This Insights article was contributed by Sal Vetri, M.S., post-millennial consultant for Leath HR Group.
Much time and research has been allocated by think tanks to decipher the different characteristics of each generation and how these generations interact in the workplace. Everyone has been talking about “those millennials” for a decade and how other generations communicate with the kids coming out of school. Now there’s a new generation — post-millennials — hello! And we’re a lot like all of the other generations: we come with many positive attributes that generations before us could supplement their strengths with and we want a little training and mentorship to help your business thrive.
The vast research and studies for discovering how to manage modern day, multi-generational teams are beneficial, and we should continue to seek mutual understanding. In theory, these studies should lead to a more productive business and ultimately a measurable increase to the bottom-line. However, when putting these new school theories to work, we still have old school barriers interfering with our business goals. These barriers are specifically interrupting the impact that younger generations can have on the workplace, especially when paired with older generations.
Younger generations enter the workplace with an updated education, natural and relevant technology skills, fresh perspectives, and a general willingness to learn/adapt. Yes, we want to learn and receive training and feedback; we want to be productive employees! When paired with thoughtful mentor/mentee relationships, new grad employees learn about leadership, business strategy, and effective practices for business. But this relationship is not just a one-way street. Older generations benefit from this symbiotic relationship too, potentially even more. Older generations gather on-the-job technology training, tips on automating processes, and fresh perspectives on successful business trends that are tied up in most new school technology. These are just a few benefits of mentorships between younger and older generations.
Businesses are often fast to develop and implement new processes, yet slow to remove outdated, existing ones. We feel excitement when being innovative but discomfort when it comes to constructively evaluating our old ways, “that’s the way we do it” or “that’s just the way John operates” or “we’ve always done it that way” are examples of cultural barriers that prevent new grads from joining your team in the first place and subsequently, sticking around. The opportunity cost of old-school experience barriers for entry-level jobs has become more worrisome today than ever before. Organizations that continue to have strict 3-5-year experience requirements for their lower-level jobs are already falling behind the competition. Limiting the access of educated, skilled, and more affordable labor is not currently a recipe for success, nor will it be in the future. The organizations that adapt first with university outreach programs (internships, co-ops, job shadowing days) will likely realize quicker returns and higher productivity levels of all of their employed generations.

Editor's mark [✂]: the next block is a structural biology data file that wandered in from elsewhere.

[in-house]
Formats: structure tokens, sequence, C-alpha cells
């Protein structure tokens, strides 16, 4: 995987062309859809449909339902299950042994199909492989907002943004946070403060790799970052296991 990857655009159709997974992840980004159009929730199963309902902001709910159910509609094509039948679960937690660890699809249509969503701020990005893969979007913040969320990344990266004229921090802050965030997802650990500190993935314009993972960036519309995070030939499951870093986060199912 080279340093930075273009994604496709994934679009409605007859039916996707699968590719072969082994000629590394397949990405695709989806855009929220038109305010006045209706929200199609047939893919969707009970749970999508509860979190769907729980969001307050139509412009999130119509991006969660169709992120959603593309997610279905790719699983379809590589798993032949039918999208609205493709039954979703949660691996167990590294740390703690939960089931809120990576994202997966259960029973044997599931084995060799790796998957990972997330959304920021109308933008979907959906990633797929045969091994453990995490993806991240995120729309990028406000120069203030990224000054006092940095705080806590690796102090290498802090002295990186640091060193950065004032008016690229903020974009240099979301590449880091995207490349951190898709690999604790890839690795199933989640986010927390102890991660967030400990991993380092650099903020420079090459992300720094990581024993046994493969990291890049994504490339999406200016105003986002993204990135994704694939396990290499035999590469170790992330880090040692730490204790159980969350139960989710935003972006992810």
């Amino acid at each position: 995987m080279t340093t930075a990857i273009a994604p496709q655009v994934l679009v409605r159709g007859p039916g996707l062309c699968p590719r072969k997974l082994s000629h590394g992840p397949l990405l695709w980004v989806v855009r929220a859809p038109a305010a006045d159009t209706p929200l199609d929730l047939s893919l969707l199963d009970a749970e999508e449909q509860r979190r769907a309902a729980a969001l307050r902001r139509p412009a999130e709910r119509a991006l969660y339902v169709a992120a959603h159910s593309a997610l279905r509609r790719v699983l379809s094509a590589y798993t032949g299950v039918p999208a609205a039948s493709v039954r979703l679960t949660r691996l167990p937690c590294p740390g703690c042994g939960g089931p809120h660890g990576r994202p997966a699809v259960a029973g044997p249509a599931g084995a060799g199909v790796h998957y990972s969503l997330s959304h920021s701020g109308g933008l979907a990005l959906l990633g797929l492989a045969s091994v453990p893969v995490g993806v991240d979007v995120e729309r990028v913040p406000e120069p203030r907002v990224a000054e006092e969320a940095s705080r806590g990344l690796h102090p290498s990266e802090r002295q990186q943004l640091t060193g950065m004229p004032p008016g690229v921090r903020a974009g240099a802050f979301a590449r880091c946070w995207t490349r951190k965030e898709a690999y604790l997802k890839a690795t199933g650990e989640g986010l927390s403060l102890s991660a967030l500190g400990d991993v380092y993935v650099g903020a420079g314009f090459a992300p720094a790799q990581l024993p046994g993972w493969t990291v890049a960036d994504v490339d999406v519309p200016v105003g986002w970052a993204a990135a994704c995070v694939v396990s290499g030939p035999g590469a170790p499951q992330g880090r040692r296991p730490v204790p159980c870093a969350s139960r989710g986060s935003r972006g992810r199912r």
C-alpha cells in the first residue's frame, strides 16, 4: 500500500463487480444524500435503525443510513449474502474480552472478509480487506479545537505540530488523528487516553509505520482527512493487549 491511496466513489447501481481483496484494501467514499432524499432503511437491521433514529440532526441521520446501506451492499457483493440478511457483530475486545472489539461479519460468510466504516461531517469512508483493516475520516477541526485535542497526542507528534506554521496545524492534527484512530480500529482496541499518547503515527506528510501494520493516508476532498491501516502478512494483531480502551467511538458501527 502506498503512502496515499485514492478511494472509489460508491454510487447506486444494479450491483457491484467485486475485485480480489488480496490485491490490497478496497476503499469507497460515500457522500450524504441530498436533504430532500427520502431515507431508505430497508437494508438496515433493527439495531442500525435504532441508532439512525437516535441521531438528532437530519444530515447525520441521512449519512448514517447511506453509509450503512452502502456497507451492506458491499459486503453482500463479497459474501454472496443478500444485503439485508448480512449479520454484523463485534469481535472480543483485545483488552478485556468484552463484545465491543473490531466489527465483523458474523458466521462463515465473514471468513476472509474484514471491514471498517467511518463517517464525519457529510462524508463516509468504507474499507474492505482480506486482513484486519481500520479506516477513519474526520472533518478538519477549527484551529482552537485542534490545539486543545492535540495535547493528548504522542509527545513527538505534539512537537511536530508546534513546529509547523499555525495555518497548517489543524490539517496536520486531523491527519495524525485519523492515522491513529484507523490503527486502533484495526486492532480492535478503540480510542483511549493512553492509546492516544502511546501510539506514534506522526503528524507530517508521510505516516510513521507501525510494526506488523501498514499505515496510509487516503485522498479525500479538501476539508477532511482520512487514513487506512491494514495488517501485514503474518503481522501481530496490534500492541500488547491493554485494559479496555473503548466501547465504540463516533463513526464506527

This is not about the ‘fairness’ for young college graduates when entering the workplace. No, this is about creating the most productive work environment possible that will ultimately lead to greater returns. The first-movers have already began reducing the number of entry-level jobs with experiential requirements. These companies, typically found in the consulting and IT industries, have found there to be a beneficial impact to both their younger and older generations. But, business owners who employ new grads must have a robust onboarding plan to ensure success for their fresh, smart talent!
It should be noted that younger generations value productivity greatly. According to Entrepreneur.com, Microsoft found that 93% of their younger workers correlated productivity with happiness. This same survey also found that 92 percent of their younger works keep a functional to-do list. We’re seeing more young business owners and they should consider hiring the newest generations into their businesses to increase productivity because new grads are productivity masters. Let’s get to hiring new grads, folks!
Ask yourself: are we restricting younger generations from the workplace due to an outdated “experience” requirement? This is not about being fair, it is about being profitable. The impacts of a multi-generational workplace have been studied and the benefits are evident. Yet many businesses choose to avoid green talent because they don’t have dedicated resources to be thoughtful about an onboarding, training or mentoring program. There are consultants to help with this.
Call Leath HR Group today to get help with your new grad recruiting strategy, including internships, co-ops, onboarding and mentor programs. Good luck and make it a priority to meet and hire some new grads!
Lisa Leath, SHRM-SCP is the President of Leath HR Group. She is a strategic HR leader with clients across industries, from start-ups to $100M+ in annual revenue. Before starting the business in 2017, she was VP, Human Resources at an international pharmaceutical organization with 7 global locations. Prior to that, she spent 8 years with a Fortune 300 manufacturing company at multiple plants in Employee Relations and HR leadership roles. Her first job out of Penn State was in NYC, where she worked in HR at a large intellectual property law firm. No matter the business or industry, the approach to her career has remained consistent – stay on the cutting edge of benchmarked best practices, then tailor “next practice” HR solutions to specific industries and situations. She has a reputation for building great processes and strategic direction for demanding clients. Lisa is a Senior Certified Professional through the Society of Human Resource Management.
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